RV Living VS Pioneer Living
There are many definitions to RV Living depending on your goals, but however you define it it still involves traveling and living in a small space. Just like the pioneers of the early days of this nation RVing for us means packing up all that we have and making our way across this land, seeing new things and finding new places.
RVs, or Recreational Vehicles, are self contained living areas that can be either driven or towed to various locations where people can have shelter while away from home. Just like pioneers in the past, when one sets out on an RVing trip they need to be sure they have what they need. Of course depending on where you are going and how long you will be gone these needs can be much easier to meet. You can also stop at the nearest store and stock up.
For pioneers of the western frontier things were a little different but some similarities can be made.
Pioneers lived from there wagons as they traveled to new homes and new hopes across the United states. How could the western journey be anything like mine?
I actually started thinking about this subject a few days ago when I was getting ready to wash dishes. We hadn't turned the hot water heater on that day so I needed to heat water to
wash my dishes. I didn't want to waste the time or propane switching on the tank so instead i simply boiled water in my kettle giving me plenty of hot water for washing.
In the past Pioneer woman would have done the same thing only they would be heating water over a fire or small camp stove instead. Just like when we are boondocking these intrepid traveler had to watch their water unless they were near a stream so most often dishes were scrubbed with a handful of rough grass and a dry cloth. I'm glad I don't have to do that.
So what are some parallels for RV living and traveling with a wagon train?
For those living full time in their RV I think there are a great many similarities. To begin with, you carry everything you need with you. Wagons traveling over one of the various westward trails carried nearly two-thousand pounds of supplies, tools, and other materials as they lumbered across the vast prairie. When joining a wagon train you needed a set amount of food and supplies. Even with the modern conveniences of a stove and refrigerator in an RV it is important to stock up for your extended stays. Not everyone rolls like us and enjoys being in the wilds of the National Forests for days or weeks on end but when you plan on settling in you'd better be stocked up. Pioneers would carry enough flour, salt, sugar, rice, beans, and bacon to last them up to six months and baked bread daily. Bread was backed with a already prepared and cared for sourdough mixture. I keep my own stock of sourdough bread starter in my refrigerator just in case I ever need to make some bread to get us by. I would actually love to make it over an open fire someday, but there are draw backs to that idea.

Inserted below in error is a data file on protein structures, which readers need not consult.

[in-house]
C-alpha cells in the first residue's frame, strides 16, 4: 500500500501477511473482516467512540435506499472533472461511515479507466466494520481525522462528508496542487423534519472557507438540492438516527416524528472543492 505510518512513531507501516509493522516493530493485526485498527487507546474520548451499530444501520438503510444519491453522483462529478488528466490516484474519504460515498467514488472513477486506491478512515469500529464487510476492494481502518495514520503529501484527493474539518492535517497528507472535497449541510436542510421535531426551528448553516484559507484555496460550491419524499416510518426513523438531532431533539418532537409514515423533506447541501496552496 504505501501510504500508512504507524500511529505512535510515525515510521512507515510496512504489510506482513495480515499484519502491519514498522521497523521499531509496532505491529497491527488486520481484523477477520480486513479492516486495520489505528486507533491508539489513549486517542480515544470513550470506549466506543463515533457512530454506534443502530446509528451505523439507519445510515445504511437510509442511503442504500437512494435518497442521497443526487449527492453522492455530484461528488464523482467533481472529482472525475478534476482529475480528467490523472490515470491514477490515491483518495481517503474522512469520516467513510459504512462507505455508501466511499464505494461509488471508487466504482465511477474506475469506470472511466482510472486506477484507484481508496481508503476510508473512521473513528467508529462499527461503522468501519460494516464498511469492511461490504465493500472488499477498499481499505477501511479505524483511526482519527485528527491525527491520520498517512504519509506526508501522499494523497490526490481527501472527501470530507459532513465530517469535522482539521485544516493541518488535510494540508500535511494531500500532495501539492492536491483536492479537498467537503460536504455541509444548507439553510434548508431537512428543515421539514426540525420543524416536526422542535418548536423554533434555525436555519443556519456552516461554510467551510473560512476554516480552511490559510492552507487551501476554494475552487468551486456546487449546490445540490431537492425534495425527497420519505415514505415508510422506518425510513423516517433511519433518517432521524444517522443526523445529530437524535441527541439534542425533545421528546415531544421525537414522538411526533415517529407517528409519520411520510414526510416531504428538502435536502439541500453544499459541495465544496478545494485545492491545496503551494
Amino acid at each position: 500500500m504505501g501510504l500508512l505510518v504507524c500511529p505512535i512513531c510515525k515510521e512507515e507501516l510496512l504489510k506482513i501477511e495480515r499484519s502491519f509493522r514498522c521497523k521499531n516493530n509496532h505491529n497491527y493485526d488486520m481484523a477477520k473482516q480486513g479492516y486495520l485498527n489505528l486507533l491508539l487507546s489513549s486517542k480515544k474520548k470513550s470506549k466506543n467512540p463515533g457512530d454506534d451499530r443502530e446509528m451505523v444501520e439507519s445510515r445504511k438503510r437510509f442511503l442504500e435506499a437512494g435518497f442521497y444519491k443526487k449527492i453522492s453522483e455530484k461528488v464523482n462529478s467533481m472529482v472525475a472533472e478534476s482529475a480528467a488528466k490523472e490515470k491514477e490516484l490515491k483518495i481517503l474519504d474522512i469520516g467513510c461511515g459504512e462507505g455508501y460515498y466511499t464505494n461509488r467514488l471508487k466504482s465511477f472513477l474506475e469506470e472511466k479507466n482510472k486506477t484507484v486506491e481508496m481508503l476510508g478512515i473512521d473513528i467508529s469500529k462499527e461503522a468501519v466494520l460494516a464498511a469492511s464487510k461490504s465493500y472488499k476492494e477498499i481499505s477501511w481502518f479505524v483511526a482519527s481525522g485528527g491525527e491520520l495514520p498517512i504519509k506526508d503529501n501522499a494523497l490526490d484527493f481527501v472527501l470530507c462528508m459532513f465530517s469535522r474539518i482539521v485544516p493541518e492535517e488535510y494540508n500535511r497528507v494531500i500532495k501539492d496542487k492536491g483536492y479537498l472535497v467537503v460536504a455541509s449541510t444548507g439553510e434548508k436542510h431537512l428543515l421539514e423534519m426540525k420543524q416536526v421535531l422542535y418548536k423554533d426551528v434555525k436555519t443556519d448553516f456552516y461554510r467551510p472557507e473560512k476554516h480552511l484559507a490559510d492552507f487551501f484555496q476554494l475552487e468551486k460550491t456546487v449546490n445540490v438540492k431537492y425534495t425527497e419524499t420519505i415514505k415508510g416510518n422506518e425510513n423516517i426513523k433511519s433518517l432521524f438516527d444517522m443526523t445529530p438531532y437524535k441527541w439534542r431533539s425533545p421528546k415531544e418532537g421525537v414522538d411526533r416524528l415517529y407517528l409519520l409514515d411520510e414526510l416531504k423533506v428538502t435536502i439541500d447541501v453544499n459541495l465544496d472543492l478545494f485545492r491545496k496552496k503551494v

In over a year of travel we have never actually made a campfire. It isn't that we don't enjoy them but when you sit around a campfire you end up smelling like smoke and we really don't want the RV to smell like wood smoke all of the time. I think before we consider campfires we might look into the Solo Fire Pit first. I could see myself cooking over this. While in Alaska we met a fellow RVer who used this item exclusively for cooking. It seemed to live up to its reputation of being smokeless because I actually thought it was a gas fire pit.
Another parallel between our Rolling & Writing is that we carry all of our water with us. A pioneer wagon was required to carry a barrel of water with them. This barrel was used to
provide water for man and beast alike and would be refilled at every opportunity along the way. Our rig has almost one-hundred gallons of water storage and it is nice to know we can stay out on our own for two weeks without a refill. We have however, looked into other ways of subsidizing our water sources when out hiking. We both have backpacks with water bags and now we have a filter straw so that if we ever run out of water while hiking we can manage just fine. It never hurts to have back plans when you are on the trail.
Living on the road is interesting, tiring, normal, all, and amazing at the same time. For the emigrants traveling west, days could be very much the same as they rose early, ate breakfast, prepared lunch and started out once more. If weather or trail conditions were bad they would often only move a few miles in a day. On the other hand as they made their slow way closer to their goals they would come across sights that not even the most talented authors of the time could describe. I've experienced some of that on our westward roll this year. Visions that are more beautiful than a photo can possibly convey. Places that steal your breath and whisk your words away. Perhaps the biggest reason I've been thinking of life on the road and pioneer journeys has a lot to do with my current work in progress. In this story coming out in early August we follow the journey of a young woman headed to the hill country of Texas her heart and hopes wrapped up in a journey full of risk and relationship.
For additional information on what others consider RVing check out His and Hers Vlog.
Hitting the road is remarkable but it is still living and working.
Stay tuned for more of my Rolling & Writing Blogs coming soon.